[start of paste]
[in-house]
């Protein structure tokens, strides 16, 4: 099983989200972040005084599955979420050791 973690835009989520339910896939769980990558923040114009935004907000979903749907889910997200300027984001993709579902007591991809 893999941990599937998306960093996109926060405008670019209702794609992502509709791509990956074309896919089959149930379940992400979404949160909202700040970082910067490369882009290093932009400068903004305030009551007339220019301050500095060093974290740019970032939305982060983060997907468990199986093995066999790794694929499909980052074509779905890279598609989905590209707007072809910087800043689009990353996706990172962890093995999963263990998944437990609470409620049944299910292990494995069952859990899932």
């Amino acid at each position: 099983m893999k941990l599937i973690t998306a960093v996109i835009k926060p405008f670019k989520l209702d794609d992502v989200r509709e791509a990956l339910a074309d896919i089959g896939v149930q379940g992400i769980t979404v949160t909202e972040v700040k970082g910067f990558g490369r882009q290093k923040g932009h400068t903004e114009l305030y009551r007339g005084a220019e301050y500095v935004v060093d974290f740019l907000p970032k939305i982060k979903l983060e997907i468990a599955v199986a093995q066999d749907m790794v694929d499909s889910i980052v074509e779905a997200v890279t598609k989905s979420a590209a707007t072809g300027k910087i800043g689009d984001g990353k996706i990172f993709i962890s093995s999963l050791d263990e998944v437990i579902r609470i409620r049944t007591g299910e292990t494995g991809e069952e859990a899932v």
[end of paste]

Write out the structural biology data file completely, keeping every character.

[in-house]
């Protein structure tokens, strides 16, 4: 099983989200972040005084599955979420050791 973690835009989520339910896939769980990558923040114009935004907000979903749907889910997200300027984001993709579902007591991809 893999941990599937998306960093996109926060405008670019209702794609992502509709791509990956074309896919089959149930379940992400979404949160909202700040970082910067490369882009290093932009400068903004305030009551007339220019301050500095060093974290740019970032939305982060983060997907468990199986093995066999790794694929499909980052074509779905890279598609989905590209707007072809910087800043689009990353996706990172962890093995999963263990998944437990609470409620049944299910292990494995069952859990899932």
């Amino acid at each position: 099983m893999k941990l599937i973690t998306a960093v996109i835009k926060p405008f670019k989520l209702d794609d992502v989200r509709e791509a990956l339910a074309d896919i089959g896939v149930q379940g992400i769980t979404v949160t909202e972040v700040k970082g910067f990558g490369r882009q290093k923040g932009h400068t903004e114009l305030y009551r007339g005084a220019e301050y500095v935004v060093d974290f740019l907000p970032k939305i982060k979903l983060e997907i468990a599955v199986a093995q066999d749907m790794v694929d499909s889910i980052v074509e779905a997200v890279t598609k989905s979420a590209a707007t072809g300027k910087i800043g689009d984001g990353k996706i990172f993709i962890s093995s999963l050791d263990e998944v437990i579902r609470i409620r049944t007591g299910e292990t494995g991809e069952e859990a899932v």